Design Projects

By Martin Steinhobel

Developing a brand identity requires creativity. This can seem a bit mystifying, especially if you don’t consider yourself a creative type. How is the sausage made? What is involved?

Creativity requires thoughtfulness, and time for those thoughts to develop. In branding this means being able to truly understand the message you are trying to get across and spending time necessary to develop good ideas, then evaluating alternative design approaches, concepts, or treatments.

The typical design project involves the following steps:

Design Research

This step normally involves interviews with key employees and management in order to gather information and confirm and clarify expectations. Associations will be investigated, and concepts and ideas discussed and reviewed. Competitors’ branding will be reviewed and analyzed and admired branding solutions will be investigated. If a message brief has been prepared, then a lot of background information will be available and will be used as the basis for the design research.

Concept Development

Once enough basic design research has been completed, concepts will start to be developed. This is the ideation phase. How individual creatives approach the development of ideas will certainly differ. However, those who make a living coming up with creative ideas all the time have each found some sort of process that works for them. Associations are an important starting point; at this stage, brainstorming concepts and developing a large number of ideas dominate. Once deeply engaged, some designers find it helpful to then step away and engage in low level unrelated activities and not actively think about your project as a way to set the subconscious free to tackle the problem.  Often, very good ideas present at this stage. Who has not had a moment of insight come to them in the shower?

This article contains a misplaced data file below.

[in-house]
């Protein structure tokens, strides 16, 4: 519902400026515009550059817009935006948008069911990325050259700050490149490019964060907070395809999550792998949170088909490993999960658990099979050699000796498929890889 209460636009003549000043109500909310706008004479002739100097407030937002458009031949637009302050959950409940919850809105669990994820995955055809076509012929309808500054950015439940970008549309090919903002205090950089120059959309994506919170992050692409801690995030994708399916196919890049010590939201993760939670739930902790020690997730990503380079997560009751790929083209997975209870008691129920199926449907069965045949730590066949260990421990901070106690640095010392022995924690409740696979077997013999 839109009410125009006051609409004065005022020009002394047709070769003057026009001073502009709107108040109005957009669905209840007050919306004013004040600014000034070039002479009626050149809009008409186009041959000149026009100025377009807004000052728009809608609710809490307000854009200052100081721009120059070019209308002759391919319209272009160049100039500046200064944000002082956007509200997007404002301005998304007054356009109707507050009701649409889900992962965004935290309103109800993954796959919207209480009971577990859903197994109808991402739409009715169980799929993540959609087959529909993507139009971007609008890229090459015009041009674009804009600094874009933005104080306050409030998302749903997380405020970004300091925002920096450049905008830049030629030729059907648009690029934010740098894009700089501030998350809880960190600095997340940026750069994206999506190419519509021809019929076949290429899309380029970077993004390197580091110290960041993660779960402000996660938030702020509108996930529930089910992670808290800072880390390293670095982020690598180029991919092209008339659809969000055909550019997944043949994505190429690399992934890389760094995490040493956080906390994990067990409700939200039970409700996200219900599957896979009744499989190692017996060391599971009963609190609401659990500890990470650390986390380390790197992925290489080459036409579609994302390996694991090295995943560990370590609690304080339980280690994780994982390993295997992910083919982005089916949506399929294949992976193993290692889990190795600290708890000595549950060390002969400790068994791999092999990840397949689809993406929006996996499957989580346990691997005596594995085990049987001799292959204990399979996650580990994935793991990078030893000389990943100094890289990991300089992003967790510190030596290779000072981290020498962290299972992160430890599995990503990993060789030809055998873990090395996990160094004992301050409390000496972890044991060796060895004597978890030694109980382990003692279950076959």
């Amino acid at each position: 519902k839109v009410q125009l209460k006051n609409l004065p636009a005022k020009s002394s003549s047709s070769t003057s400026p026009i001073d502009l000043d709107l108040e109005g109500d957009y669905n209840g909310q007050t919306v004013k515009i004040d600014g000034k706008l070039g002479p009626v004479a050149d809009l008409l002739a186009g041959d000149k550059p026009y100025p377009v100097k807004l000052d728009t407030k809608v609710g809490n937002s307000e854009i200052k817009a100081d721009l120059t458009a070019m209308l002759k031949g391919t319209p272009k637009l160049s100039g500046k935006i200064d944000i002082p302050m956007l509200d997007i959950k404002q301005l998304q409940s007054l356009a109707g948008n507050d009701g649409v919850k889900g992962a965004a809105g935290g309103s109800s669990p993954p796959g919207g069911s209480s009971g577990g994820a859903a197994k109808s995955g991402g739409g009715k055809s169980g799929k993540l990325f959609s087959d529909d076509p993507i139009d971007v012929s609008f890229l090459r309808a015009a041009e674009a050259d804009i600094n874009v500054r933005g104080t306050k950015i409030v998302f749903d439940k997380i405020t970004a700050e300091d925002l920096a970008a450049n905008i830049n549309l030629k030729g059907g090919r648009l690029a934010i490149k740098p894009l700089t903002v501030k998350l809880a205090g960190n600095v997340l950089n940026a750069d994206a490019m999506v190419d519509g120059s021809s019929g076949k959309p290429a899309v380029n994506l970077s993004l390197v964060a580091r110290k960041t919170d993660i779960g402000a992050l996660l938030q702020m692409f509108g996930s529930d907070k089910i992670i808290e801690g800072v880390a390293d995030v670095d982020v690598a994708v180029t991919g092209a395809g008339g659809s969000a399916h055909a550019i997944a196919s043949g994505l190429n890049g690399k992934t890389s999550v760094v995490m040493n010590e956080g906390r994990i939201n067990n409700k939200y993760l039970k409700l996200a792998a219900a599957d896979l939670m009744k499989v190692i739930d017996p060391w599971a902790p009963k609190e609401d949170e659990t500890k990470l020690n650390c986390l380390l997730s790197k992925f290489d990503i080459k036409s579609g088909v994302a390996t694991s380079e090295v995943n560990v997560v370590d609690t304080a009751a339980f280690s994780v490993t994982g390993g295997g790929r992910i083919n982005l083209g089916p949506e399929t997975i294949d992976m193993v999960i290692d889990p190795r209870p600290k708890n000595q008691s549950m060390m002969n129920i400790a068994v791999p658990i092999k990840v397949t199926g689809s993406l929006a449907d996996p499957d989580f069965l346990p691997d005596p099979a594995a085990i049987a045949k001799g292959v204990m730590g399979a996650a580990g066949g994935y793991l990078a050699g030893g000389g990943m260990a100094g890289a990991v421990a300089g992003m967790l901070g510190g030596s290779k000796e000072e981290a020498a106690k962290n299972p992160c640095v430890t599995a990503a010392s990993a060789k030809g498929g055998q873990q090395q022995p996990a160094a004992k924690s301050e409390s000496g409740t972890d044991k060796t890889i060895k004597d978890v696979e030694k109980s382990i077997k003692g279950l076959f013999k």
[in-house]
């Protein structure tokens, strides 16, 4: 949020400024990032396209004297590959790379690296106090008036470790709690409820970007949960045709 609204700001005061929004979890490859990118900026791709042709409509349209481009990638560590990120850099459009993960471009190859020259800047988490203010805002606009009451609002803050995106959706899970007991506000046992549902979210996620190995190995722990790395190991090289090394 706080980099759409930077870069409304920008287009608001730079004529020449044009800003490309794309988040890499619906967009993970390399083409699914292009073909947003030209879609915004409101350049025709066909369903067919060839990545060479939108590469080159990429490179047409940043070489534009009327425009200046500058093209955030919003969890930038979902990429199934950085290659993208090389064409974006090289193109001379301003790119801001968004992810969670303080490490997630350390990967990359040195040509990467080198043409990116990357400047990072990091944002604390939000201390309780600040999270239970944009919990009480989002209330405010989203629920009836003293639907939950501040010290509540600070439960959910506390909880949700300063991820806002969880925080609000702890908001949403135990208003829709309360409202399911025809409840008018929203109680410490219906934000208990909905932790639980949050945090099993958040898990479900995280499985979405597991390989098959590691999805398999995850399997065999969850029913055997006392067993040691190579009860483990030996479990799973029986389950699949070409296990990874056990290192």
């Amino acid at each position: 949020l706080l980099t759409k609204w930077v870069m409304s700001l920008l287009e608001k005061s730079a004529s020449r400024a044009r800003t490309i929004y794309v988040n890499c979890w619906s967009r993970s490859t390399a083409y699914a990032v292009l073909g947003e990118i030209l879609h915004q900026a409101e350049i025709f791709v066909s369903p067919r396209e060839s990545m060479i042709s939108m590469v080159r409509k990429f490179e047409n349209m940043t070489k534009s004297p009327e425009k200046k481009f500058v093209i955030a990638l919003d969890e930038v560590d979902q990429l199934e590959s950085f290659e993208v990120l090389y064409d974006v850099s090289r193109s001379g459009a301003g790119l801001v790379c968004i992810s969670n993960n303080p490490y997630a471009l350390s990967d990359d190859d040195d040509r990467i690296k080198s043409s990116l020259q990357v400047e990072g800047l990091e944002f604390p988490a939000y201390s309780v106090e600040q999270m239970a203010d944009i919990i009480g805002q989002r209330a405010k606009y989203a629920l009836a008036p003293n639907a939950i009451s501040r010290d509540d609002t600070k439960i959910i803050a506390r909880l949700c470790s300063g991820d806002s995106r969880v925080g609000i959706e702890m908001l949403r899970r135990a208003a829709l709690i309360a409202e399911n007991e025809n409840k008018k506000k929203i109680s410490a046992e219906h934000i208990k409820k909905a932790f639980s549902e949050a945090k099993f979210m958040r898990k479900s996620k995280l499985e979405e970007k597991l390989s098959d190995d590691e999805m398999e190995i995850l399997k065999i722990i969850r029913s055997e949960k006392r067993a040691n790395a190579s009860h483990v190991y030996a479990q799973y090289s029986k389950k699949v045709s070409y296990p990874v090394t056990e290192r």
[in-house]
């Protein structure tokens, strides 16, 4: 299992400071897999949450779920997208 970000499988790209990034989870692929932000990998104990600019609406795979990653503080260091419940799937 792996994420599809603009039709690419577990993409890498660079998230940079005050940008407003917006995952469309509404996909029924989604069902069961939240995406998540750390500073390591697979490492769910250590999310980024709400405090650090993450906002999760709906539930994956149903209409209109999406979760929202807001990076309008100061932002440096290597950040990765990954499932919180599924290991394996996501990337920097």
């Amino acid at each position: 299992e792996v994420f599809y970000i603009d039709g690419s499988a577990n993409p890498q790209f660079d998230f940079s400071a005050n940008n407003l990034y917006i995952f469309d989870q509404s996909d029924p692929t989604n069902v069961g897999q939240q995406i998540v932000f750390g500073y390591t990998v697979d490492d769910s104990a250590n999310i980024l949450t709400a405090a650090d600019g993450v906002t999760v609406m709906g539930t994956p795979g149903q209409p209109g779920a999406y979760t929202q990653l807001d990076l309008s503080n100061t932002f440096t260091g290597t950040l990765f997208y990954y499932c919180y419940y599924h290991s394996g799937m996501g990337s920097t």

Once enough ideas have been generated and mulled over, the most promising can be sorted from the rest and things can move to the next phase.

Concept Refinement

Here, a range of concepts or ideas will now be fleshed out and developed. In the design world the notion of resolving design issues is common; this is where a potentially good idea or concept presents design problems that now must be overcome if the concept is to work. A lot of effort is spent here making many seemingly minor adjustments to overcome issues and get things just right.

This concept refinement stage will further hone in on the strongest ideas. As problems are discovered in the weaker brand directions, a good design team will know when to cast them aside in favor of the more promising options. The end of this stage should leave you with fewer, stronger ideas that show promise but remain not fully developed.

Concept Review and Selection

Once these initial options have been developed they should be placed in context and presented to you for your review and feedback. Here it is important to not base your feedback on your own personal preferences but rather on your stated objectives with a view to how the design elements will play for the intended audience. Some additional refinement may be required, but often one of the presented options will gain favor right away.


Once the final option has been selected, further refinements will be made to get the artwork absolutely perfect. Pre-flight files will be developed ready for final delivery. This simply means cleaning up files by removing unused artwork and ensuring various versions of the artwork are consistent and that all colors and line weights are correct and any stray anchor points are removed. Files are prepared for print and web, sized appropriately and at the right resolution.

Final Delivery

Once the brand identity deliverables are finalized they can be presented and handed over. This final presentation should be a review of the final artwork and all the files that have been developed, and provide guidance on when, where, and how to use these.

About Valens Point

We help early-stage tech companies accelerate growth by building brand credibility, establishing repeatable lead generation, and supporting sales and partner teams. The result — effective marketing up and running in a fraction of the time it would take to recruit, hire, and train an internal marketing team.